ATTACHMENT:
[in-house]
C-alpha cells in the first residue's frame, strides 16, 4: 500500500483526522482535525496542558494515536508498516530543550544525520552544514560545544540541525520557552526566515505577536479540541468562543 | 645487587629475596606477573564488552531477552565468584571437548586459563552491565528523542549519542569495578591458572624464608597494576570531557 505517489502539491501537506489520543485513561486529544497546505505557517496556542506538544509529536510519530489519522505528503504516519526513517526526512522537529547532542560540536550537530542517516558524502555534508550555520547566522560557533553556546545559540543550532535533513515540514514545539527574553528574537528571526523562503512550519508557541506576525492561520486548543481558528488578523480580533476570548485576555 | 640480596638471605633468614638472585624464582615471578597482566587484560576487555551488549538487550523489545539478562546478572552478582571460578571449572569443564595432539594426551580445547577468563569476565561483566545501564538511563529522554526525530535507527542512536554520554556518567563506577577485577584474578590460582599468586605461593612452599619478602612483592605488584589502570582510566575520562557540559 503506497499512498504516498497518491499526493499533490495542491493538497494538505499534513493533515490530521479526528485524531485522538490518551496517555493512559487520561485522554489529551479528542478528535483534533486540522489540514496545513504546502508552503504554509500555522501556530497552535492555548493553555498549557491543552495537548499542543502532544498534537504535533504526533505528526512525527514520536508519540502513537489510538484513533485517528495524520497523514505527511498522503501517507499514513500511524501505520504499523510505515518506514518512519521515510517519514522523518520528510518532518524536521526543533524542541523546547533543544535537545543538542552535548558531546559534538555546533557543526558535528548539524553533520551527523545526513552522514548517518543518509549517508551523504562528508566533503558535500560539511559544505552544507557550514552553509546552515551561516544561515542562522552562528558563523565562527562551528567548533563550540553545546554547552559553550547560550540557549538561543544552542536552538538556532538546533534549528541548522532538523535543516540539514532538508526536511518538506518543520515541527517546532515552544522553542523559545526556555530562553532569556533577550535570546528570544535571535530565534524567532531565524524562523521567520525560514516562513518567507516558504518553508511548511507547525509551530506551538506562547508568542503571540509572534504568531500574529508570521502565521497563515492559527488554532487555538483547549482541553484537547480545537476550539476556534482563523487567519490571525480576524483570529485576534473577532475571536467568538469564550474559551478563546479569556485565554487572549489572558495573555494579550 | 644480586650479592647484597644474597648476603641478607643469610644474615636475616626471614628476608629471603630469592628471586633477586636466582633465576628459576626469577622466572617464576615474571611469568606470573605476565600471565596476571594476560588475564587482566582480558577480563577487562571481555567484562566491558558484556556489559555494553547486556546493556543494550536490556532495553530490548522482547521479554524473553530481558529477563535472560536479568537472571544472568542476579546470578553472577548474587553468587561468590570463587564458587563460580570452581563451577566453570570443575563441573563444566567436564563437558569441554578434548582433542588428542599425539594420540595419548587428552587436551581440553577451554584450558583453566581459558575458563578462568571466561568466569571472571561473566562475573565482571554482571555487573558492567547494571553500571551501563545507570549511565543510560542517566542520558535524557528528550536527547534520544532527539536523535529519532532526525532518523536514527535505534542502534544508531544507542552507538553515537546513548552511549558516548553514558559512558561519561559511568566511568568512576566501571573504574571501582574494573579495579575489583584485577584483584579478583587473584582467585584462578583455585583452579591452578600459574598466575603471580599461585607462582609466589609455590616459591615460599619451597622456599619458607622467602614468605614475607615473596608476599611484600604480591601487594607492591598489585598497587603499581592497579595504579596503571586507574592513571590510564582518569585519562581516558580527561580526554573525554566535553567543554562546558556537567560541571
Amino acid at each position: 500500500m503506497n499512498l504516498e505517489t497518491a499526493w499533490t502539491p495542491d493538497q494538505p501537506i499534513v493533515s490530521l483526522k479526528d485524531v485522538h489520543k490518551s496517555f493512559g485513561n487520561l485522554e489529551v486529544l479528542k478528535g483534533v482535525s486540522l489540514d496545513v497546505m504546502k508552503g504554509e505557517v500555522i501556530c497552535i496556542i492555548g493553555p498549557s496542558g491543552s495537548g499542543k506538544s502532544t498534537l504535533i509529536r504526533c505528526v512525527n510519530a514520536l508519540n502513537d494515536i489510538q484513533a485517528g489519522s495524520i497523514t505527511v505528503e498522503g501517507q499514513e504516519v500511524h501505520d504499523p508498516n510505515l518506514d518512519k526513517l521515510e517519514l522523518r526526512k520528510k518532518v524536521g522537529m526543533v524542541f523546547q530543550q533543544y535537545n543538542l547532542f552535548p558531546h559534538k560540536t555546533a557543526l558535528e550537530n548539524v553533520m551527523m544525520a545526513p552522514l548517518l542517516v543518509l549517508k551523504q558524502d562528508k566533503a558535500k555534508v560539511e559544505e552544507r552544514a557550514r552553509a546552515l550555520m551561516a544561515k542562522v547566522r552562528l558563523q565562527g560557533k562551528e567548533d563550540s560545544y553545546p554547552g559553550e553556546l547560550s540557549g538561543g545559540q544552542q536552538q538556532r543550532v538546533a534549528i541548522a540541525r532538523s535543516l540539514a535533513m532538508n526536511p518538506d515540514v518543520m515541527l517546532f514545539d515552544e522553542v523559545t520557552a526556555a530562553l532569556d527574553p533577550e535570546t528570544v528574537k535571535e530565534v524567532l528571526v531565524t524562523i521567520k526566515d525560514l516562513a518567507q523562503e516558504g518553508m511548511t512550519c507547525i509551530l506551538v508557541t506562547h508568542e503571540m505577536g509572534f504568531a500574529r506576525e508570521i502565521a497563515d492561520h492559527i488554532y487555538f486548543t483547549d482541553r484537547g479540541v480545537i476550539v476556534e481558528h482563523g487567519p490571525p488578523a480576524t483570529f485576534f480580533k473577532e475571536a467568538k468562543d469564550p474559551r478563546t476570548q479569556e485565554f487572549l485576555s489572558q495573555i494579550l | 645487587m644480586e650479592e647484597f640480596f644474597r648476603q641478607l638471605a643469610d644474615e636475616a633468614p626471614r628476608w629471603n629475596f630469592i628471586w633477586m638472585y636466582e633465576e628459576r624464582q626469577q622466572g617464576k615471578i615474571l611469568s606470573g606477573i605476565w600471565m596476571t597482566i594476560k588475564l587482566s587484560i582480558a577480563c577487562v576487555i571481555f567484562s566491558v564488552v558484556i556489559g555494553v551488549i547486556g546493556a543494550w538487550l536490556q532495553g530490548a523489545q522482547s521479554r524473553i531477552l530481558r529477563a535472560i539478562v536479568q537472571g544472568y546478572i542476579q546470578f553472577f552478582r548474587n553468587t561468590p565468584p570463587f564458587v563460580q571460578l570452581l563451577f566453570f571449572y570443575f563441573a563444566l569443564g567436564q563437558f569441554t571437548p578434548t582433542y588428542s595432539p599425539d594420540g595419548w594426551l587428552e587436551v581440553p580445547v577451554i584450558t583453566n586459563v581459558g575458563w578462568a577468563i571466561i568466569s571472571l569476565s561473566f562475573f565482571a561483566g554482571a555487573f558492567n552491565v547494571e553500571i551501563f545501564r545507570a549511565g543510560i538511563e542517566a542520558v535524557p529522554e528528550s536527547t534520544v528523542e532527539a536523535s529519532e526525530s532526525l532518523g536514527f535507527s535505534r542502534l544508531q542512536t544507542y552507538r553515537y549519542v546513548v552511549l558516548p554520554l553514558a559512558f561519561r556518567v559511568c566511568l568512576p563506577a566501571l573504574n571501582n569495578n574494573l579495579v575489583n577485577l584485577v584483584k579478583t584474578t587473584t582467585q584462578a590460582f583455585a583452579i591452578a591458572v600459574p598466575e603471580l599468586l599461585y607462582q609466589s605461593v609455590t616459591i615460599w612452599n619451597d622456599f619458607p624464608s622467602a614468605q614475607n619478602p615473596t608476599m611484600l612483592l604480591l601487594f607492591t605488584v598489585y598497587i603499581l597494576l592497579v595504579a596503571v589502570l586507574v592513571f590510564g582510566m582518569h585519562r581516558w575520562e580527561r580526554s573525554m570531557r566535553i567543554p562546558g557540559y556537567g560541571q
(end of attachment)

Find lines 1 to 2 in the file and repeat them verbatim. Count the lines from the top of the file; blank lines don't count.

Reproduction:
[in-house]
C-alpha cells in the first residue's frame, strides 16, 4: 500500500483526522482535525496542558494515536508498516530543550544525520552544514560545544540541525520557552526566515505577536479540541468562543 | 645487587629475596606477573564488552531477552565468584571437548586459563552491565528523542549519542569495578591458572624464608597494576570531557 505517489502539491501537506489520543485513561486529544497546505505557517496556542506538544509529536510519530489519522505528503504516519526513517526526512522537529547532542560540536550537530542517516558524502555534508550555520547566522560557533553556546545559540543550532535533513515540514514545539527574553528574537528571526523562503512550519508557541506576525492561520486548543481558528488578523480580533476570548485576555 | 640480596638471605633468614638472585624464582615471578597482566587484560576487555551488549538487550523489545539478562546478572552478582571460578571449572569443564595432539594426551580445547577468563569476565561483566545501564538511563529522554526525530535507527542512536554520554556518567563506577577485577584474578590460582599468586605461593612452599619478602612483592605488584589502570582510566575520562557540559 503506497499512498504516498497518491499526493499533490495542491493538497494538505499534513493533515490530521479526528485524531485522538490518551496517555493512559487520561485522554489529551479528542478528535483534533486540522489540514496545513504546502508552503504554509500555522501556530497552535492555548493553555498549557491543552495537548499542543502532544498534537504535533504526533505528526512525527514520536508519540502513537489510538484513533485517528495524520497523514505527511498522503501517507499514513500511524501505520504499523510505515518506514518512519521515510517519514522523518520528510518532518524536521526543533524542541523546547533543544535537545543538542552535548558531546559534538555546533557543526558535528548539524553533520551527523545526513552522514548517518543518509549517508551523504562528508566533503558535500560539511559544505552544507557550514552553509546552515551561516544561515542562522552562528558563523565562527562551528567548533563550540553545546554547552559553550547560550540557549538561543544552542536552538538556532538546533534549528541548522532538523535543516540539514532538508526536511518538506518543520515541527517546532515552544522553542523559545526556555530562553532569556533577550535570546528570544535571535530565534524567532531565524524562523521567520525560514516562513518567507516558504518553508511548511507547525509551530506551538506562547508568542503571540509572534504568531500574529508570521502565521497563515492559527488554532487555538483547549482541553484537547480545537476550539476556534482563523487567519490571525480576524483570529485576534473577532475571536467568538469564550474559551478563546479569556485565554487572549489572558495573555494579550 | 644480586650479592647484597644474597648476603641478607643469610644474615636475616626471614628476608629471603630469592628471586633477586636466582633465576628459576626469577622466572617464576615474571611469568606470573605476565600471565596476571594476560588475564587482566582480558577480563577487562571481555567484562566491558558484556556489559555494553547486556546493556543494550536490556532495553530490548522482547521479554524473553530481558529477563535472560536479568537472571544472568542476579546470578553472577548474587553468587561468590570463587564458587563460580570452581563451577566453570570443575563441573563444566567436564563437558569441554578434548582433542588428542599425539594420540595419548587428552587436551581440553577451554584450558583453566581459558575458563578462568571466561568466569571472571561473566562475573565482571554482571555487573558492567547494571553500571551501563545507570549511565543510560542517566542520558535524557528528550536527547534520544532527539536523535529519532532526525532518523536514527535505534542502534544508531544507542552507538553515537546513548552511549558516548553514558559512558561519561559511568566511568568512576566501571573504574571501582574494573579495579575489583584485577584483584579478583587473584582467585584462578583455585583452579591452578600459574598466575603471580599461585607462582609466589609455590616459591615460599619451597622456599619458607622467602614468605614475607615473596608476599611484600604480591601487594607492591598489585598497587603499581592497579595504579596503571586507574592513571590510564582518569585519562581516558580527561580526554573525554566535553567543554562546558556537567560541571